You know that I was raised Anglican because when I hear someone say “May the force be with you,” I want to respond with “And also with you.” Today is May the fourth, which leads some people to celebrate the great Star Wars movies. I am a Star Wars fan, though mainly episodes IV, V and VI. I am not a diehard fan in that I have not read any of the books in the expanded universe and I let my son play with my action figures rather than hiding them in a display box. Still, I enjoy the mythology created in the Star Wars universe.
I was thinking about Star Wars and the nature of evil. As you may know, there are two opposing groups in the Star Wars universe, the Jedis and the Sith. But these are not just two similar groups with different coloured light sabres. The Jedis are a group that seeks to use the force to do good. In doing this, they have an elaborate system of mentorship and training. The community keeps growing (when they are not being wiped out by the emperor), as they help each other to fight against evil.
When I first heard about the Sith, I assumed that they were just like the Jedis, only for evil. That is not exactly true. While there could be very many Jedis, there can only be two Sith at a time: a master and an apprentice. Even with this pairing, it is not a healthy relationship. While there is teaching, the goal of the apprentice is to eventually kill the master and take on an apprentice of their own. You would think the new master might think twice about bringing on an apprentice considering their history.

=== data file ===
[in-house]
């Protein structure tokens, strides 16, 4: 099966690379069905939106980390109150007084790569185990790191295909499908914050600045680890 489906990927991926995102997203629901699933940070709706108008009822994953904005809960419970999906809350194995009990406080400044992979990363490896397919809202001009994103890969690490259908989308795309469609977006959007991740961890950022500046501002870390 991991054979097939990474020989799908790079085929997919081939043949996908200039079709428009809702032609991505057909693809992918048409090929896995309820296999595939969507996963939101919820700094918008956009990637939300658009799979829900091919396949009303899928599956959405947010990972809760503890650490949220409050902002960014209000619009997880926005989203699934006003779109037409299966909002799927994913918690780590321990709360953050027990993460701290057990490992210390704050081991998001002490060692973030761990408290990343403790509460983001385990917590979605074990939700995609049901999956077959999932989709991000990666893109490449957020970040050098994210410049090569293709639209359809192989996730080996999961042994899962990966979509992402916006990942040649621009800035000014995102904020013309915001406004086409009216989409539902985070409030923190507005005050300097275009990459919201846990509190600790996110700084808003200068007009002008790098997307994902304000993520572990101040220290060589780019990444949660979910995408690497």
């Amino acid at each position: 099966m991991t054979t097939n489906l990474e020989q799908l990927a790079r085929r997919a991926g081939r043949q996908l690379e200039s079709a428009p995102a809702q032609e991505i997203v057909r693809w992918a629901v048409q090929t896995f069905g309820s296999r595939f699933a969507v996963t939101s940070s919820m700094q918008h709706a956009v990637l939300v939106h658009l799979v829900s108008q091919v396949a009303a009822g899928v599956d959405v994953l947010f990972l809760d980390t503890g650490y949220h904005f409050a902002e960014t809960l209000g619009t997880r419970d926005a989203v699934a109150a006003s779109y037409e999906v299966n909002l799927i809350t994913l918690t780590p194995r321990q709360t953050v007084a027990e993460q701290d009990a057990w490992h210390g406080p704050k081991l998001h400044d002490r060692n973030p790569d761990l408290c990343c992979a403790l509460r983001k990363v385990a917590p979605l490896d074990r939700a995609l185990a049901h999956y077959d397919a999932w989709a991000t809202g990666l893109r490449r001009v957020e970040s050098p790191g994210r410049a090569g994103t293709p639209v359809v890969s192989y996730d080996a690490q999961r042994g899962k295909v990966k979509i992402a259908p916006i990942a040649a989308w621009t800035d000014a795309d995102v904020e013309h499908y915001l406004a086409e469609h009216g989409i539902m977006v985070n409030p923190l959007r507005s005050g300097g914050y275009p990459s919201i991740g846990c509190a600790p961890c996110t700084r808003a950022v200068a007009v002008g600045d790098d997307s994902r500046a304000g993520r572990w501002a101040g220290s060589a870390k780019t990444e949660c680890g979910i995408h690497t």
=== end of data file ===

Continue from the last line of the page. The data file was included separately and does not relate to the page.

Why bring this up? This is an interesting picture of the nature of evil. Goodness, faithfulness and righteousness, naturally leads to community. Evil and wickedness is not conducive to community. Of course there are many examples of wicked people in groups. But a group is not necessarily a community. When a group is marked by evil, their focus will be on selfishness, greed and jealousy. Community cannot grow in that environment.
The biblical picture of the church is a community of mutual support and love. It is described as the Body of Christ. It is a community that rejoices together in good times and mourns together in hard times. The church’s community is one of our greatest apologetic resources. People of our world are familiar with the way of the Sith, but they long for true community. That community can only be found in Christ. Let us live in way that attracts others.
“Make [the faith] attractive, make good people wish it were true, and then show that it is.” – Blaise Pascal